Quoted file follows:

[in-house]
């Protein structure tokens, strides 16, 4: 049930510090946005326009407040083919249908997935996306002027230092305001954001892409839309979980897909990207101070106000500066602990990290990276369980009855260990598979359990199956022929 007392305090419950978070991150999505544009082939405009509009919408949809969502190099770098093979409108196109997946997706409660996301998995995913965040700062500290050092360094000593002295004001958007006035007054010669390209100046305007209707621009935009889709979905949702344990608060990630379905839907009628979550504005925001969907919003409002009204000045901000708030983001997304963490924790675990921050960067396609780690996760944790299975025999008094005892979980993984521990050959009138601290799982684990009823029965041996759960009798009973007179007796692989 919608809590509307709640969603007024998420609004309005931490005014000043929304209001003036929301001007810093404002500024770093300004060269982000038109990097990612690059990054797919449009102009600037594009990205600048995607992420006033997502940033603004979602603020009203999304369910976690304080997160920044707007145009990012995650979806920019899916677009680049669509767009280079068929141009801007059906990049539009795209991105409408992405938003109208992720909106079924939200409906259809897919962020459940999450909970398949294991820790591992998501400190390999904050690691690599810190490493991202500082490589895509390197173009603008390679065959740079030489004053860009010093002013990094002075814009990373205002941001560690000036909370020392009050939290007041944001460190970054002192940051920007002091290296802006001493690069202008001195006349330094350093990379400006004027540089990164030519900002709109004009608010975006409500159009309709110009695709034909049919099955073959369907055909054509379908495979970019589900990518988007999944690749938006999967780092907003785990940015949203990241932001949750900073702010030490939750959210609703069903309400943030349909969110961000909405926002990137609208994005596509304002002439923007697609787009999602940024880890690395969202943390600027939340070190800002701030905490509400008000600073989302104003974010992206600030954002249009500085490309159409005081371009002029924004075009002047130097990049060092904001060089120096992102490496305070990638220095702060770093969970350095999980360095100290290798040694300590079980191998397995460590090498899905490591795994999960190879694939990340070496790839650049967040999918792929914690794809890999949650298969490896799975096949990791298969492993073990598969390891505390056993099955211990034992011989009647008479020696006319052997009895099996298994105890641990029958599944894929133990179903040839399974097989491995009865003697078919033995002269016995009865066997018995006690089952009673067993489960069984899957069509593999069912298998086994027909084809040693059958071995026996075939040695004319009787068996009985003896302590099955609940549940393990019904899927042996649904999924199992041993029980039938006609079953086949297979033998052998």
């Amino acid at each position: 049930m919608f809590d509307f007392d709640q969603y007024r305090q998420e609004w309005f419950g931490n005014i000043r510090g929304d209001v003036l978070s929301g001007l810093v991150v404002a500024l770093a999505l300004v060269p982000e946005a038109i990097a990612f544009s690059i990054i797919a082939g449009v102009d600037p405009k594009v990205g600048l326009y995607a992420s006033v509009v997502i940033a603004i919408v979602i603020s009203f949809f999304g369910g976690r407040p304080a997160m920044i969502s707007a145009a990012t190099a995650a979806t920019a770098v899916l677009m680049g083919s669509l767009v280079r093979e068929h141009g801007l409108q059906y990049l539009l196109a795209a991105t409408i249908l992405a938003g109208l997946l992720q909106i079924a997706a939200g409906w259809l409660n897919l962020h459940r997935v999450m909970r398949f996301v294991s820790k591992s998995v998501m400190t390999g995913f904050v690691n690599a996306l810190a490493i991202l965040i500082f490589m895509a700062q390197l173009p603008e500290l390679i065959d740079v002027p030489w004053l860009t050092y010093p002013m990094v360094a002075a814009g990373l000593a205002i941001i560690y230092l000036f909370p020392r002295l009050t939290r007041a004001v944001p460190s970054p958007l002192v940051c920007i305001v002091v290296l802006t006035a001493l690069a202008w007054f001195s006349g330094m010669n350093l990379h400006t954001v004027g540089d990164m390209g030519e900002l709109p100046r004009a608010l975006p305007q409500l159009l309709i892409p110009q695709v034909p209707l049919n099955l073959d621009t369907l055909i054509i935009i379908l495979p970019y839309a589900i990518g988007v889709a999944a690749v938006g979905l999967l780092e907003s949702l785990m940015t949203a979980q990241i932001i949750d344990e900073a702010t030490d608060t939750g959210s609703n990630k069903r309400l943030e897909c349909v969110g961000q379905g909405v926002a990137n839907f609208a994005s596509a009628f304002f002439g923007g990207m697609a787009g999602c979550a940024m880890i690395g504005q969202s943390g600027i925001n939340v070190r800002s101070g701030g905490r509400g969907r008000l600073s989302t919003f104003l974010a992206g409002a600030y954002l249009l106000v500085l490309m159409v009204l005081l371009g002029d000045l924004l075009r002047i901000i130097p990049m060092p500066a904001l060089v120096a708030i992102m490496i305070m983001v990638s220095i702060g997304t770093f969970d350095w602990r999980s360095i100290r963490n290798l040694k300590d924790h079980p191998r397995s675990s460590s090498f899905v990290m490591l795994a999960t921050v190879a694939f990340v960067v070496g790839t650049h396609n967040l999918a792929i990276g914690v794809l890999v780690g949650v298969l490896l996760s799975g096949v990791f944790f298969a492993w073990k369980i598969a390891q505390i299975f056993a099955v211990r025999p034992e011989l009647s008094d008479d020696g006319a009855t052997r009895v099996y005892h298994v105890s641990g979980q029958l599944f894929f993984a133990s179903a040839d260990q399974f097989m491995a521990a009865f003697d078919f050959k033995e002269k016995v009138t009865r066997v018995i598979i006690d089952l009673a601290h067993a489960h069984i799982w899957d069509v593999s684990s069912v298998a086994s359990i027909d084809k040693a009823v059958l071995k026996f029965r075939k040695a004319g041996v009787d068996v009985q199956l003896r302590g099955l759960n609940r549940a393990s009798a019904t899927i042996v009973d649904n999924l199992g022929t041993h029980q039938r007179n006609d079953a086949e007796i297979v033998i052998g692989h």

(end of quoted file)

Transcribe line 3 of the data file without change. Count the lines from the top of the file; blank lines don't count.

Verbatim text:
């Amino acid at each position: 049930m919608f809590d509307f007392d709640q969603y007024r305090q998420e609004w309005f419950g931490n005014i000043r510090g929304d209001v003036l978070s929301g001007l810093v991150v404002a500024l770093a999505l300004v060269p982000e946005a038109i990097a990612f544009s690059i990054i797919a082939g449009v102009d600037p405009k594009v990205g600048l326009y995607a992420s006033v509009v997502i940033a603004i919408v979602i603020s009203f949809f999304g369910g976690r407040p304080a997160m920044i969502s707007a145009a990012t190099a995650a979806t920019a770098v899916l677009m680049g083919s669509l767009v280079r093979e068929h141009g801007l409108q059906y990049l539009l196109a795209a991105t409408i249908l992405a938003g109208l997946l992720q909106i079924a997706a939200g409906w259809l409660n897919l962020h459940r997935v999450m909970r398949f996301v294991s820790k591992s998995v998501m400190t390999g995913f904050v690691n690599a996306l810190a490493i991202l965040i500082f490589m895509a700062q390197l173009p603008e500290l390679i065959d740079v002027p030489w004053l860009t050092y010093p002013m990094v360094a002075a814009g990373l000593a205002i941001i560690y230092l000036f909370p020392r002295l009050t939290r007041a004001v944001p460190s970054p958007l002192v940051c920007i305001v002091v290296l802006t006035a001493l690069a202008w007054f001195s006349g330094m010669n350093l990379h400006t954001v004027g540089d990164m390209g030519e900002l709109p100046r004009a608010l975006p305007q409500l159009l309709i892409p110009q695709v034909p209707l049919n099955l073959d621009t369907l055909i054509i935009i379908l495979p970019y839309a589900i990518g988007v889709a999944a690749v938006g979905l999967l780092e907003s949702l785990m940015t949203a979980q990241i932001i949750d344990e900073a702010t030490d608060t939750g959210s609703n990630k069903r309400l943030e897909c349909v969110g961000q379905g909405v926002a990137n839907f609208a994005s596509a009628f304002f002439g923007g990207m697609a787009g999602c979550a940024m880890i690395g504005q969202s943390g600027i925001n939340v070190r800002s101070g701030g905490r509400g969907r008000l600073s989302t919003f104003l974010a992206g409002a600030y954002l249009l106000v500085l490309m159409v009204l005081l371009g002029d000045l924004l075009r002047i901000i130097p990049m060092p500066a904001l060089v120096a708030i992102m490496i305070m983001v990638s220095i702060g997304t770093f969970d350095w602990r999980s360095i100290r963490n290798l040694k300590d924790h079980p191998r397995s675990s460590s090498f899905v990290m490591l795994a999960t921050v190879a694939f990340v960067v070496g790839t650049h396609n967040l999918a792929i990276g914690v794809l890999v780690g949650v298969l490896l996760s799975g096949v990791f944790f298969a492993w073990k369980i598969a390891q505390i299975f056993a099955v211990r025999p034992e011989l009647s008094d008479d020696g006319a009855t052997r009895v099996y005892h298994v105890s641990g979980q029958l599944f894929f993984a133990s179903a040839d260990q399974f097989m491995a521990a009865f003697d078919f050959k033995e002269k016995v009138t009865r066997v018995i598979i006690d089952l009673a601290h067993a489960h069984i799982w899957d069509v593999s684990s069912v298998a086994s359990i027909d084809k040693a009823v059958l071995k026996f029965r075939k040695a004319g041996v009787d068996v009985q199956l003896r302590g099955l759960n609940r549940a393990s009798a019904t899927i042996v009973d649904n999924l199992g022929t041993h029980q039938r007179n006609d079953a086949e007796i297979v033998i052998g692989h």